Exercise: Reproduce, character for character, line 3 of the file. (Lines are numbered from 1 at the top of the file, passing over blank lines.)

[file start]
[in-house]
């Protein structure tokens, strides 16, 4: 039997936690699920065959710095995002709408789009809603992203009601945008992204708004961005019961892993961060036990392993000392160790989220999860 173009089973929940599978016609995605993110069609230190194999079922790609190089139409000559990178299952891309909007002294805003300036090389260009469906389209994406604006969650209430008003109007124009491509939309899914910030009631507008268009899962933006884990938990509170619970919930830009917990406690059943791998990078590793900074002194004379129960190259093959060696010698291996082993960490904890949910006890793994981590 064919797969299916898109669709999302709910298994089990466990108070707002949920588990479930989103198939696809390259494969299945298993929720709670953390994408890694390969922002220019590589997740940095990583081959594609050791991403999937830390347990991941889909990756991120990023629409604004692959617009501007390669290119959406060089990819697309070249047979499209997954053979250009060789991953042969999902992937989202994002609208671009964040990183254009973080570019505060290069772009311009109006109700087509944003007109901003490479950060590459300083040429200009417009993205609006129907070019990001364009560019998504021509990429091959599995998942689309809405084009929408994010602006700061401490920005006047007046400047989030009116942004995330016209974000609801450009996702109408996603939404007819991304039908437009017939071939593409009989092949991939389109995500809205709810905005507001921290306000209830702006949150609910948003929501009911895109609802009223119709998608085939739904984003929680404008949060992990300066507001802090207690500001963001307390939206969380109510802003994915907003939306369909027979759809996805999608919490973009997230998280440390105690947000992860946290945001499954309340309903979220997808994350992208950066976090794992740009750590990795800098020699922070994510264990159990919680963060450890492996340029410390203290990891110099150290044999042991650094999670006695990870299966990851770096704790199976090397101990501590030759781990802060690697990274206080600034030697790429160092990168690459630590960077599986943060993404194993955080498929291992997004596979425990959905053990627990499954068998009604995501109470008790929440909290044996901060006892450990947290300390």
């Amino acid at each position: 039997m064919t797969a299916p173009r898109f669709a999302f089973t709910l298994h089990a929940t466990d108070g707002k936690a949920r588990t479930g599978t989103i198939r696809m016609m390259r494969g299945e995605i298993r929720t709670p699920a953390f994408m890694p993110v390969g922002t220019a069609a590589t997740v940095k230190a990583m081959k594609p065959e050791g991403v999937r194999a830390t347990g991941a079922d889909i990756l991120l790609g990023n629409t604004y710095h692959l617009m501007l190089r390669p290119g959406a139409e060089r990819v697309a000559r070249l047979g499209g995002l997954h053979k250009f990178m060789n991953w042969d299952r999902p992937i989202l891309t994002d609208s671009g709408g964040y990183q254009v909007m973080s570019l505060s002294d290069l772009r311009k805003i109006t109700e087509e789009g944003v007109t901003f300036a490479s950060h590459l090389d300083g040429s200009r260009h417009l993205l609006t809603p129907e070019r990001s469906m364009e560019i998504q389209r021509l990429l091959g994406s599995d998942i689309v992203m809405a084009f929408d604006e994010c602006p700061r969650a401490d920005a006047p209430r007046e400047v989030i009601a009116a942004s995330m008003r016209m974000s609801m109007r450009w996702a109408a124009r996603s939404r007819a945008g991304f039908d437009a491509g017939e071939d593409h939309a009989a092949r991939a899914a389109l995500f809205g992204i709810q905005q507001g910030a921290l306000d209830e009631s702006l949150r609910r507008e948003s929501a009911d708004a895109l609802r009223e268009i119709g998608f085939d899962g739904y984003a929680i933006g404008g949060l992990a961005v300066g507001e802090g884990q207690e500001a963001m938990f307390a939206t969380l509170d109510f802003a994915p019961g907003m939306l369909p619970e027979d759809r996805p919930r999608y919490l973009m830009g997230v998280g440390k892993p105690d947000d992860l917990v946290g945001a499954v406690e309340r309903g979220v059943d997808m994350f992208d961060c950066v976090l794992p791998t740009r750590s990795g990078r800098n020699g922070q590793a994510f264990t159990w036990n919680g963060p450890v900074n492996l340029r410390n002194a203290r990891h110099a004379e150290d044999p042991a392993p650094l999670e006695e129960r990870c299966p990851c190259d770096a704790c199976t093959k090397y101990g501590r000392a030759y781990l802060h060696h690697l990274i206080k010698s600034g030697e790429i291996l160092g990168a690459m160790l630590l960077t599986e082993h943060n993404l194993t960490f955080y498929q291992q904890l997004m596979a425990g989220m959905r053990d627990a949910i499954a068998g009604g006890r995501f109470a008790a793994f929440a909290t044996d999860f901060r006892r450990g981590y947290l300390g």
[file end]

């Amino acid at each position: 039997m064919t797969a299916p173009r898109f669709a999302f089973t709910l298994h089990a929940t466990d108070g707002k936690a949920r588990t479930g599978t989103i198939r696809m016609m390259r494969g299945e995605i298993r929720t709670p699920a953390f994408m890694p993110v390969g922002t220019a069609a590589t997740v940095k230190a990583m081959k594609p065959e050791g991403v999937r194999a830390t347990g991941a079922d889909i990756l991120l790609g990023n629409t604004y710095h692959l617009m501007l190089r390669p290119g959406a139409e060089r990819v697309a000559r070249l047979g499209g995002l997954h053979k250009f990178m060789n991953w042969d299952r999902p992937i989202l891309t994002d609208s671009g709408g964040y990183q254009v909007m973080s570019l505060s002294d290069l772009r311009k805003i109006t109700e087509e789009g944003v007109t901003f300036a490479s950060h590459l090389d300083g040429s200009r260009h417009l993205l609006t809603p129907e070019r990001s469906m364009e560019i998504q389209r021509l990429l091959g994406s599995d998942i689309v992203m809405a084009f929408d604006e994010c602006p700061r969650a401490d920005a006047p209430r007046e400047v989030i009601a009116a942004s995330m008003r016209m974000s609801m109007r450009w996702a109408a124009r996603s939404r007819a945008g991304f039908d437009a491509g017939e071939d593409h939309a009989a092949r991939a899914a389109l995500f809205g992204i709810q905005q507001g910030a921290l306000d209830e009631s702006l949150r609910r507008e948003s929501a009911d708004a895109l609802r009223e268009i119709g998608f085939d899962g739904y984003a929680i933006g404008g949060l992990a961005v300066g507001e802090g884990q207690e500001a963001m938990f307390a939206t969380l509170d109510f802003a994915p019961g907003m939306l369909p619970e027979d759809r996805p919930r999608y919490l973009m830009g997230v998280g440390k892993p105690d947000d992860l917990v946290g945001a499954v406690e309340r309903g979220v059943d997808m994350f992208d961060c950066v976090l794992p791998t740009r750590s990795g990078r800098n020699g922070q590793a994510f264990t159990w036990n919680g963060p450890v900074n492996l340029r410390n002194a203290r990891h110099a004379e150290d044999p042991a392993p650094l999670e006695e129960r990870c299966p990851c190259d770096a704790c199976t093959k090397y101990g501590r000392a030759y781990l802060h060696h690697l990274i206080k010698s600034g030697e790429i291996l160092g990168a690459m160790l630590l960077t599986e082993h943060n993404l194993t960490f955080y498929q291992q904890l997004m596979a425990g989220m959905r053990d627990a949910i499954a068998g009604g006890r995501f109470a008790a793994f929440a909290t044996d999860f901060r006892r450990g981590y947290l300390g």